Preaching the threats of God’s Word


In the preaching we like to hear about God’s promises to us. And within reason we would expect some exhortations. But threats? Where’s God’s love and grace in that, someone might say? And yet, in the Canons of Dort we confess that it is an element of God’s work of grace in us when the preaching also uses threats. That’s the point of a recent Clarion article by Rev J Witteveen, missionary in Brazil, and published below with his permission.


In Article 14 of the Canons of Dort’s fifth head of doctrine, we confess that the Lord uses means to preserve his people in the true faith: “Just as it has pleased God to begin this work of grace in us by the preaching of the gospel, so he maintains, continues, and perfects it by the hearing and reading of this Word, by meditation on it, by its exhortations, threats, and promises, and by the use of the sacraments.”

The means of grace, the tools that God uses to work faith, strengthen faith, and enable his people to persevere in the faith, are the preaching of the gospel and the use of the sacraments. This definition of the means of grace is pretty basic stuff, but in this article we will focus our attention on the Canons’ description of the content of God’s Word. Three specific aspects of God’s Word are mentioned as means by which God maintains, continues, and perfects his work of grace in us: its exhortations, its threats, and its promises. These are essential elements of God’s Word, and they must also be essential elements of the preaching of the gospel.

When we consider two of those aspects, the exhortations and promises of God’s Word, there may not be much controversy, if any. As Reformed churches in which the theology of the covenant plays a central role in teaching and preaching, we rightly emphasize the promises that the Lord makes, his faithfulness to his promises, and the necessity of responding in faith to those promises. The exhortations of God’s Word flow from those promises; we are exhorted to fulfil our obligations in response to God’s gracious work in our lives.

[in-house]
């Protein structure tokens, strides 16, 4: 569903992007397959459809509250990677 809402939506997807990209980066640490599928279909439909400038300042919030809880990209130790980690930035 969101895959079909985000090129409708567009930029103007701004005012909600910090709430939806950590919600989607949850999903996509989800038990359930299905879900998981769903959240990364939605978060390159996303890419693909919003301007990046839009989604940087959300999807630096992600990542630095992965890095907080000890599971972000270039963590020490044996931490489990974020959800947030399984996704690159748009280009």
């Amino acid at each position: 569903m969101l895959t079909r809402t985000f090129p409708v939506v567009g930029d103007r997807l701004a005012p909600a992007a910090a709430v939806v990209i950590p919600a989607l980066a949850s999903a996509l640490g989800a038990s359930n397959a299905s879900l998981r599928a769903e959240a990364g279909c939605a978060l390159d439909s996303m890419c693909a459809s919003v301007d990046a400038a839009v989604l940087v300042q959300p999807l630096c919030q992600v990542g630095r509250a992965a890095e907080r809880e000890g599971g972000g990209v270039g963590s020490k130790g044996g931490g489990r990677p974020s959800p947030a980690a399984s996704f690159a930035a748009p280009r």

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But what about the second word in the group of three: “threats”? What place should threats have in our preaching, both to those who have already professed faith in Christ, and to those who have not yet responded to the call of the gospel? Should the threats of God’s Word in fact have a place in preaching and teaching that is directed toward God’s covenant people? And as we consider our evangelistic calling, to reach our unbelieving neighbours with the good news of Jesus Christ, what role should these threats play?

In the ministry of the Old Testament prophets, threats played an important role in the prophetic message. There are many examples that we could choose from, but one vivid picture that we see in the commissioning of Ezekiel clearly reveals the nature that his ministry would take. The LORD commanded Ezekiel to eat a scroll, filled with words on both front and back. This scroll represented the message that Ezekiel was being called to proclaim to a people that the LORD characterized as being “stubborn and rebellious”.

What was the content of that scroll? “Words of lamentation and mourning and woe” (Ezek. 2:10). As Ezekiel’s ministry progressed, he did proclaim many glorious and beautiful promises; but the message of comfort that he preached was preceded by some of the strongest and most disturbing threats in all of Scripture.